Vision of St. Jerome by Francesco Parmigianino

Vision of St. Jerome by Francesco Parmigianino

Parmigianino’s painting “The Vision of St. Jerome”. Painting size 343 x 149 cm, wood, oil. “The Vision of St. Jerome” is the most significant work of the Roman period of Parmigianino.

In contrast to Pontormo and Rosso, the anti-Renaissance nature of whose creativity was expressed by the pessimistic breakdown of the worldview of a whole generation who felt the hopelessness of the tragic contradictions of Italian reality, the aesthetic program of Parmigianino is closely connected with the aspirations of the emerging court culture. It reflects the mindset of that part of Italian

society, which is trying to get away from the tragic contradictions of reality in a narrow world of subjective, refined ideals that are divorced from life.

It is not by chance that it was Parmigianino, not the Florentine mannerists, who developed the aesthetic ideal of mannerism and had a tremendous impact on the subsequent development of the mannerist art. The aesthetic ideal of the artist, the formation of which can be traced in a number of his works of the 1520s, is subordinated to the desire to counter reality with the world of refined-aristocratic, incorporeal beauty. He is abstract in nature and very soon finds a non-standard ideological position of the master, testifies to the emotional intensity of the search, the approval of his own artistic worldview.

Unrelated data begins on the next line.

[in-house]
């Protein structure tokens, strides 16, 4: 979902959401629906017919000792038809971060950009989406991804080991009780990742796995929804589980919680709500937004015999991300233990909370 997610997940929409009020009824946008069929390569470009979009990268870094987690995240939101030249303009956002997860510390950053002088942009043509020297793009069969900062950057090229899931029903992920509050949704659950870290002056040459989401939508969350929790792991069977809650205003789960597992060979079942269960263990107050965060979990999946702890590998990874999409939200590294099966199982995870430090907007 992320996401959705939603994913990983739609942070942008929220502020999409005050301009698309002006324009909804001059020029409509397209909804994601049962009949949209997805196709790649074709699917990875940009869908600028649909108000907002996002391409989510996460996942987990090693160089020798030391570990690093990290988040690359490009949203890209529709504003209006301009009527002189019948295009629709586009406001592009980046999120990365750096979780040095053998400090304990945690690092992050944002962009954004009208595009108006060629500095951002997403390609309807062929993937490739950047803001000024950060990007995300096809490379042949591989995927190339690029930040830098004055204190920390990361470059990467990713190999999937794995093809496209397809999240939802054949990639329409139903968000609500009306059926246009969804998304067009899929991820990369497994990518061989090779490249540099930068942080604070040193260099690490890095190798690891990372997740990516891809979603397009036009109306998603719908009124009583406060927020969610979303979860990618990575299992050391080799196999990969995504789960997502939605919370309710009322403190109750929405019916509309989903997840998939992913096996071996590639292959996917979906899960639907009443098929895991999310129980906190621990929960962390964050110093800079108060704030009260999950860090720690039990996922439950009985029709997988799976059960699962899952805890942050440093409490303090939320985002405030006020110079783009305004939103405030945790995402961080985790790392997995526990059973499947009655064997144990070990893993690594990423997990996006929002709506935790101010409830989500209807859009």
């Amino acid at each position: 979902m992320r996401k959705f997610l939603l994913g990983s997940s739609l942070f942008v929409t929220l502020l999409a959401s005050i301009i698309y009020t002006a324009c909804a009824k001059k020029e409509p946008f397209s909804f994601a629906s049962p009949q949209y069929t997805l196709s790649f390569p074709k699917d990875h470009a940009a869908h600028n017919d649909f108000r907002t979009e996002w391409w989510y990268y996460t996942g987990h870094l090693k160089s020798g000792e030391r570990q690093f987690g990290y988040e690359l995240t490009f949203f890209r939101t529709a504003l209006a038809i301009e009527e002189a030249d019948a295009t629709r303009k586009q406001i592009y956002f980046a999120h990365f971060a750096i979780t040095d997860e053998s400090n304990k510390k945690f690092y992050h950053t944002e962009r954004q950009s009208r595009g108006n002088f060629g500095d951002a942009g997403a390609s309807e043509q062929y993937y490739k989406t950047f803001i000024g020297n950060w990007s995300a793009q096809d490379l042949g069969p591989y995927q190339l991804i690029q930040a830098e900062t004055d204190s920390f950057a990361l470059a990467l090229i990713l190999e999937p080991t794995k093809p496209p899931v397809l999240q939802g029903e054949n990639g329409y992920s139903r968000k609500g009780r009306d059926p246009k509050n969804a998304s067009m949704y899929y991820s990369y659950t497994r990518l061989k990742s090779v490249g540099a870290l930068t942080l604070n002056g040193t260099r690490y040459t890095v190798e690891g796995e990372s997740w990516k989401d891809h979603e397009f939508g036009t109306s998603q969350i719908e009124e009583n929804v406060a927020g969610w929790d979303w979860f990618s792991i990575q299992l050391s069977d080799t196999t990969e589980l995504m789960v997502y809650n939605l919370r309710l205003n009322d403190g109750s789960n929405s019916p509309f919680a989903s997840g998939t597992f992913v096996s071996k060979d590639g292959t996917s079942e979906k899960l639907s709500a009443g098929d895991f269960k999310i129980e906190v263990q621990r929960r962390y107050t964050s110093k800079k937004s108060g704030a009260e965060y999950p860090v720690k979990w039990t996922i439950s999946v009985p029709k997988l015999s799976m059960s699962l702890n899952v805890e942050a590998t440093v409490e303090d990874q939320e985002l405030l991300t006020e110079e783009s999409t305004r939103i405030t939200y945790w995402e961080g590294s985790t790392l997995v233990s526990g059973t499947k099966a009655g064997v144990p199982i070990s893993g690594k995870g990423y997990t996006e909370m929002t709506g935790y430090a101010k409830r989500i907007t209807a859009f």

The artistic norms formed under the influence of Michelangelo and Raphael undergo transformations, their proportions lengthen, taking a stylized, grotesque appearance, moving away from reality to idealization to the detriment of artistic design. In his main religious image of that period, “The Vision of St. Jerome” entrenched Parmigianino’s attraction to the ideal of mysterious beauty, detached from the world of beauty.

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